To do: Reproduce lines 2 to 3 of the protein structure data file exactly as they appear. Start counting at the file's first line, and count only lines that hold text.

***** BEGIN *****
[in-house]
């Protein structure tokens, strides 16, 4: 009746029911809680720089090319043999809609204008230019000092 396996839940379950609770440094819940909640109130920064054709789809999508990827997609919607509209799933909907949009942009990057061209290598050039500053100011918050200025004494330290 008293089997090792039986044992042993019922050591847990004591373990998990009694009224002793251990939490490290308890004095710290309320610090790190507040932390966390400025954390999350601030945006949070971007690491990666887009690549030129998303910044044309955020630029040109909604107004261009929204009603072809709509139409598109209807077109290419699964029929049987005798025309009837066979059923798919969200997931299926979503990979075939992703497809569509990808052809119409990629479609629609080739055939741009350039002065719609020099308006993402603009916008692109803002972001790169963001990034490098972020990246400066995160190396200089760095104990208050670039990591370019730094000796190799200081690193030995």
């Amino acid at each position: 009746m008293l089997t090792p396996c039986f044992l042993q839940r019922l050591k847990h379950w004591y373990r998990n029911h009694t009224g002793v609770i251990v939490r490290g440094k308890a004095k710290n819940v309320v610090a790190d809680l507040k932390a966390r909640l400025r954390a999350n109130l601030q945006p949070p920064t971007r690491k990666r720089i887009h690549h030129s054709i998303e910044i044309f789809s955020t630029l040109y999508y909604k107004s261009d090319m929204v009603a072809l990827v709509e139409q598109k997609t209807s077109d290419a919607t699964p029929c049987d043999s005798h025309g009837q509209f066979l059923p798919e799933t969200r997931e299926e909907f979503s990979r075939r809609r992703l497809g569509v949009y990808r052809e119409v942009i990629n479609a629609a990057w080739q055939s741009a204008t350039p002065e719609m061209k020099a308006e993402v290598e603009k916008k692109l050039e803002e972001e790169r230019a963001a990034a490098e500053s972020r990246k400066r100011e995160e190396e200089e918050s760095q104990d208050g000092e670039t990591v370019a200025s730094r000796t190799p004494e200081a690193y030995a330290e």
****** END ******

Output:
């Protein structure tokens, strides 16, 4: 009746029911809680720089090319043999809609204008230019000092 396996839940379950609770440094819940909640109130920064054709789809999508990827997609919607509209799933909907949009942009990057061209290598050039500053100011918050200025004494330290 008293089997090792039986044992042993019922050591847990004591373990998990009694009224002793251990939490490290308890004095710290309320610090790190507040932390966390400025954390999350601030945006949070971007690491990666887009690549030129998303910044044309955020630029040109909604107004261009929204009603072809709509139409598109209807077109290419699964029929049987005798025309009837066979059923798919969200997931299926979503990979075939992703497809569509990808052809119409990629479609629609080739055939741009350039002065719609020099308006993402603009916008692109803002972001790169963001990034490098972020990246400066995160190396200089760095104990208050670039990591370019730094000796190799200081690193030995």
């Amino acid at each position: 009746m008293l089997t090792p396996c039986f044992l042993q839940r019922l050591k847990h379950w004591y373990r998990n029911h009694t009224g002793v609770i251990v939490r490290g440094k308890a004095k710290n819940v309320v610090a790190d809680l507040k932390a966390r909640l400025r954390a999350n109130l601030q945006p949070p920064t971007r690491k990666r720089i887009h690549h030129s054709i998303e910044i044309f789809s955020t630029l040109y999508y909604k107004s261009d090319m929204v009603a072809l990827v709509e139409q598109k997609t209807s077109d290419a919607t699964p029929c049987d043999s005798h025309g009837q509209f066979l059923p798919e799933t969200r997931e299926e909907f979503s990979r075939r809609r992703l497809g569509v949009y990808r052809e119409v942009i990629n479609a629609a990057w080739q055939s741009a204008t350039p002065e719609m061209k020099a308006e993402v290598e603009k916008k692109l050039e803002e972001e790169r230019a963001a990034a490098e500053s972020r990246k400066r100011e995160e190396e200089e918050s760095q104990d208050g000092e670039t990591v370019a200025s730094r000796t190799p004494e200081a690193y030995a330290e």